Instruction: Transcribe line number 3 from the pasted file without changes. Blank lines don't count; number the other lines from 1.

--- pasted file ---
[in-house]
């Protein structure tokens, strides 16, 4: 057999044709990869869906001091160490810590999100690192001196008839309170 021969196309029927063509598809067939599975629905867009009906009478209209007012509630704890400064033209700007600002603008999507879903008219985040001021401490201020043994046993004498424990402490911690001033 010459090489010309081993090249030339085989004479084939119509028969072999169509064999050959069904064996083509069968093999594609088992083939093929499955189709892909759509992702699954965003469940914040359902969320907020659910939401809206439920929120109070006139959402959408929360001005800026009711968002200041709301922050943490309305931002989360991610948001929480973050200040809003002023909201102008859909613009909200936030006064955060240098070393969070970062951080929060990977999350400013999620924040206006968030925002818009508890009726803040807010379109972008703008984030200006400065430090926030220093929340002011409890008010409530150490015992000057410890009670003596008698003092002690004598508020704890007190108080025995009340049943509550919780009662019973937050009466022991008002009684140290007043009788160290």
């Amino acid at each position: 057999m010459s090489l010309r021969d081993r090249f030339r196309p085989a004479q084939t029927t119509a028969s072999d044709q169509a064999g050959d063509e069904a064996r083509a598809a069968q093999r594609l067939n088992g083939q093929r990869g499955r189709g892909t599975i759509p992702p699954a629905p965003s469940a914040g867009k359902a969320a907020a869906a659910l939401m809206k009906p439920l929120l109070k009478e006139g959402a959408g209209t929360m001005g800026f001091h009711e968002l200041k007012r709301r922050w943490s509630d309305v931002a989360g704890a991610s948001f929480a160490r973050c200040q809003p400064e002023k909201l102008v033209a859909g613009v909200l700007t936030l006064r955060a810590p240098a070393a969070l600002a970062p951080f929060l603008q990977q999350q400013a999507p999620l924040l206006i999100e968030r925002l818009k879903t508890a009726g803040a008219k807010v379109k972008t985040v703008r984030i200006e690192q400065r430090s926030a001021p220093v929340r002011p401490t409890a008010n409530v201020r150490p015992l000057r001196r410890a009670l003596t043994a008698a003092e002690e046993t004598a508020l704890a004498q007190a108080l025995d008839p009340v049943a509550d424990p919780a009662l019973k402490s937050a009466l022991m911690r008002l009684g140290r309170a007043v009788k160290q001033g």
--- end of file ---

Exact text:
């Amino acid at each position: 057999m010459s090489l010309r021969d081993r090249f030339r196309p085989a004479q084939t029927t119509a028969s072999d044709q169509a064999g050959d063509e069904a064996r083509a598809a069968q093999r594609l067939n088992g083939q093929r990869g499955r189709g892909t599975i759509p992702p699954a629905p965003s469940a914040g867009k359902a969320a907020a869906a659910l939401m809206k009906p439920l929120l109070k009478e006139g959402a959408g209209t929360m001005g800026f001091h009711e968002l200041k007012r709301r922050w943490s509630d309305v931002a989360g704890a991610s948001f929480a160490r973050c200040q809003p400064e002023k909201l102008v033209a859909g613009v909200l700007t936030l006064r955060a810590p240098a070393a969070l600002a970062p951080f929060l603008q990977q999350q400013a999507p999620l924040l206006i999100e968030r925002l818009k879903t508890a009726g803040a008219k807010v379109k972008t985040v703008r984030i200006e690192q400065r430090s926030a001021p220093v929340r002011p401490t409890a008010n409530v201020r150490p015992l000057r001196r410890a009670l003596t043994a008698a003092e002690e046993t004598a508020l704890a004498q007190a108080l025995d008839p009340v049943a509550d424990p919780a009662l019973k402490s937050a009466l022991m911690r008002l009684g140290r309170a007043v009788k160290q001033g």